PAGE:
Channel 4 has just released an intriguing new trailer for “Indian Summers” Series 2, and while it’s mostly Alice and Aafrin-heavy, there are a few interesting glimpses and tidbits concerning our favourite Viceroy, Lord Willingdon, as portrayed by Mr. Malahide. Here’s a little of what we were able to spot, with a lot of speculation as to what it all means.
We first see Lord W. rumbling peacefully through the streets of Simla in his cream-coloured Rolls Royce Phantom, apparently having a great time waving to the crowds as usual. In a seemingly unrelated event, Sergeant Singh (Sudarshan Kumar) chases a crowd of urchins stained with powdered dye for Holi, seemingly having sensed something wrong. The tone quickly becomes foreboding, as Aafrin Dalal (Nikesh Patel) states in voice-over that “we [Indians] are not these people’s friends… We are the subjects. Their subjects. And never the twain shall meet.”
His words prove to be prophetic. The sense of foreboding quickly escalates as Sergeant Singh is too late to prevent one little boy from throwing a grenade into the back of the Viceroy’s Rolls, landing on the seat right beside Lord W. He recoils in surprise and shock, but apparently doesn’t get blown up right away. Perhaps it’s a dud? At any rate, it’s proof his subjects aren’t quite as adoring as he might have believed. “Whoever perpetrated this attack, wants to make a splash,” comments Ralph Whelan (Henry Lloyd-Hughes), Lord W’s personal secretary. Hopefully he’s speaking figuratively rather than literally, since he’s brandishing the grenade at the time. Guess it was a dud.
However, Ralph is apparently just ambitious enough to consider using the assassination attempt to further his own ends, though he needs a bit of encouragement first. With the Viceroy now vulnerable, away from the seat of power as he takes to his bed in shock, Cynthia (Julie Walters) exhorts Ralph to become Viceroy “one year early”. From what snippets we’ve gleaned (Admin has a good summary here), the state of upheaval following the attempt on Lord W’s life leads to the arrival of Lord Hawthorne (James Fleet) from England, there to straighten things out whether the Viceroy wants him to or not. Ralph at first appears happy to transfer his loyalties to Hawthorne as the new source of power, cheerfully clinking glasses with him at Cynthia’s club. But the shift in authority may not be what Ralph expects; he angrily mentions “[his] job!” being promised to someone else while Hawthorne appears to defeat someone (likely Ralph, possibly the Viceroy) at croquet. Okay, a game of croquet isn’t high stakes or anything, but I think it’s meant to symbolize either Lord W’s or Ralph’s waning prestige.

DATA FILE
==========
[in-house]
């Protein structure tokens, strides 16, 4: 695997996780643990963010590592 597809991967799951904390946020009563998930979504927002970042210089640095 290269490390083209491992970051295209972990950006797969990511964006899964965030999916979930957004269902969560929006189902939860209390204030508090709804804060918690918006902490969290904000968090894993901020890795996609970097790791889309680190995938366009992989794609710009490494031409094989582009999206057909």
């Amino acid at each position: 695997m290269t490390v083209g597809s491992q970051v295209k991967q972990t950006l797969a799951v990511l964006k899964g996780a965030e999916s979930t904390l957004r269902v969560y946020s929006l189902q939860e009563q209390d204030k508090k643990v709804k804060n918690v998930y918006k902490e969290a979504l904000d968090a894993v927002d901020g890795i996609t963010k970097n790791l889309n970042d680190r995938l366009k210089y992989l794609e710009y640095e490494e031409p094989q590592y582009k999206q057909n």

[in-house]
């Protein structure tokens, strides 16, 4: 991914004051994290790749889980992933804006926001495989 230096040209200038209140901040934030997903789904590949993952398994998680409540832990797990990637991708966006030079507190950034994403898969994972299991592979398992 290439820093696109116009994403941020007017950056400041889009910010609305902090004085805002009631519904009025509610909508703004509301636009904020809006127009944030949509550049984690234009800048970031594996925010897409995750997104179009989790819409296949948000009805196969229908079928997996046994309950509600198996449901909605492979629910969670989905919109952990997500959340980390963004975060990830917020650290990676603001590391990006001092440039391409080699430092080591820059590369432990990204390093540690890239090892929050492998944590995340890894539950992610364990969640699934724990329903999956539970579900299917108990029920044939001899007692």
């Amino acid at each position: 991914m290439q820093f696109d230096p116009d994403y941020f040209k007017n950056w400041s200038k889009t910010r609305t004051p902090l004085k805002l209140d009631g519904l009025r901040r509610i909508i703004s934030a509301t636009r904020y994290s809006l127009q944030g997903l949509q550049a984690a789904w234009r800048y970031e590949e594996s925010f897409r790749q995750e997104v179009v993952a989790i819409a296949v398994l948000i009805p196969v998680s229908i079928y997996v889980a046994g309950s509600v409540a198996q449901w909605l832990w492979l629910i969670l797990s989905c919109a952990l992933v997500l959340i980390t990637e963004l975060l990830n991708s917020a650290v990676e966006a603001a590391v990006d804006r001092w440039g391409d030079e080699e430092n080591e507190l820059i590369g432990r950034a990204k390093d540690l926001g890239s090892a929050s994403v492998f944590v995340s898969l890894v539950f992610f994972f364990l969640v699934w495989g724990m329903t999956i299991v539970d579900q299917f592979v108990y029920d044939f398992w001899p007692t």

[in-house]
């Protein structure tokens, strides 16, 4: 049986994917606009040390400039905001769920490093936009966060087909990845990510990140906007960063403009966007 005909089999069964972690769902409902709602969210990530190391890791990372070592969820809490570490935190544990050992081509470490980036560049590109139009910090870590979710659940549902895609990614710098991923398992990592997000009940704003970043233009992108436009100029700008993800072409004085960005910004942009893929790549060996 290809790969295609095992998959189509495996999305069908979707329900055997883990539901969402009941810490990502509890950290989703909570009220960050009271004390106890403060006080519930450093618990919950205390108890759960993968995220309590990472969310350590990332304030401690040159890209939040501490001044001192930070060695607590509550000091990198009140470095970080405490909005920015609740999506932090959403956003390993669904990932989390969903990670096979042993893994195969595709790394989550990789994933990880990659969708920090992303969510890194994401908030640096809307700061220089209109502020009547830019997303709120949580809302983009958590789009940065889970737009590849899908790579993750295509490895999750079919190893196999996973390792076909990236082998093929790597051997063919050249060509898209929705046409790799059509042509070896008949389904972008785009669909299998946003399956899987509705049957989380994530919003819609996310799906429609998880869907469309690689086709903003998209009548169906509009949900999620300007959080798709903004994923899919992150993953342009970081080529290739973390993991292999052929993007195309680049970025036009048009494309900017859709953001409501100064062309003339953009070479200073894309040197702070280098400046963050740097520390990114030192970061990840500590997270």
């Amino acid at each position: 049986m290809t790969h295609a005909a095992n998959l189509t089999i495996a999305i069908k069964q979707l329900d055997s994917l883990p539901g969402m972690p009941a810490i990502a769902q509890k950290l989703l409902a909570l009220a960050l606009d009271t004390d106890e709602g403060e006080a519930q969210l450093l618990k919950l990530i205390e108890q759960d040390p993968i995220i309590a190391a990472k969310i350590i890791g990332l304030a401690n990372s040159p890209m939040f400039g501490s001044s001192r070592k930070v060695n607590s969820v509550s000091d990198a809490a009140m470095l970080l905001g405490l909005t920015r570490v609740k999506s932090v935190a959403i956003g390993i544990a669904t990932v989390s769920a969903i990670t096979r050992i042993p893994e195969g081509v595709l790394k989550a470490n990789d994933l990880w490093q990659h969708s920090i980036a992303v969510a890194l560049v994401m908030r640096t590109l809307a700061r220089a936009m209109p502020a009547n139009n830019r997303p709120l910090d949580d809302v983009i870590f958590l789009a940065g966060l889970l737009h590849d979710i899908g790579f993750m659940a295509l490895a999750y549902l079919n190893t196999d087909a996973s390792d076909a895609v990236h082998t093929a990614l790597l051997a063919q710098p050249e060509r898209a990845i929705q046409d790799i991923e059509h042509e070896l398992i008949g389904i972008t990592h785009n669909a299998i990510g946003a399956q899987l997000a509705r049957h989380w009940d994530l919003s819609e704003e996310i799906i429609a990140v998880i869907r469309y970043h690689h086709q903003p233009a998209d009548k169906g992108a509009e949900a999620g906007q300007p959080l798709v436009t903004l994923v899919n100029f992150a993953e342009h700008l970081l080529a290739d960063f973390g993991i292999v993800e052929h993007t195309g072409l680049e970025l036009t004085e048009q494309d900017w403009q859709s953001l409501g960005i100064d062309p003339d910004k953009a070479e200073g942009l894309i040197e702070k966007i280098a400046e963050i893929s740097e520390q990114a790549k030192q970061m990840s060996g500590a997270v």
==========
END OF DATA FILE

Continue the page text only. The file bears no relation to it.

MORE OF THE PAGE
We also get a glimpse of Lord W. and Ralph overseeing the arrival of what looks like a large number of guests to the Viceregal Lodge for some kind of very swank, outdoor affair – the Viceroy’s retirement and return to England, perhaps? The crowd appears to be made up of both expatriate English and Indians, so the Viceroy seems to be putting into practice his decision to abolish the colour bar (in a limited fashion) in series 1. However, despite a heavy guard presence (a lot more than we ever saw in the previous series), there’s a massive explosion outside the gates. Apparently the “Quit India” movement (or a near facsimile) isn’t quite done with Lord Willingdon or the governing British just yet. And Aafrin has joined the movement, producing seditious writings and working for the rebels behind the scenes while still clerking in the Viceregal office.
Change and Upheaval
So, an assassination attempt, some languishing in bed, people gunning for his job, possible divided loyalties and treachery, lots of upheaval and change, and explosions – looks like the Viceroy is in for an interesting (and dangerous) time for his last year of office in series 2. Oh, and we also get a brief glimpse of Art Malik as
Shamy a visiting Maharajah, arriving in style in a palanquin, who will no doubt create complications of his own. I’m looking forward to see how the events of the trailer pan out, particularly to see if Lord W. is allowed to leave office on his own terms (which seems to be historically correct) or if he’ll be forced out in the interests of drama. I’m hoping for the former!
You can view the trailer below, or scroll down for a (small) gallery: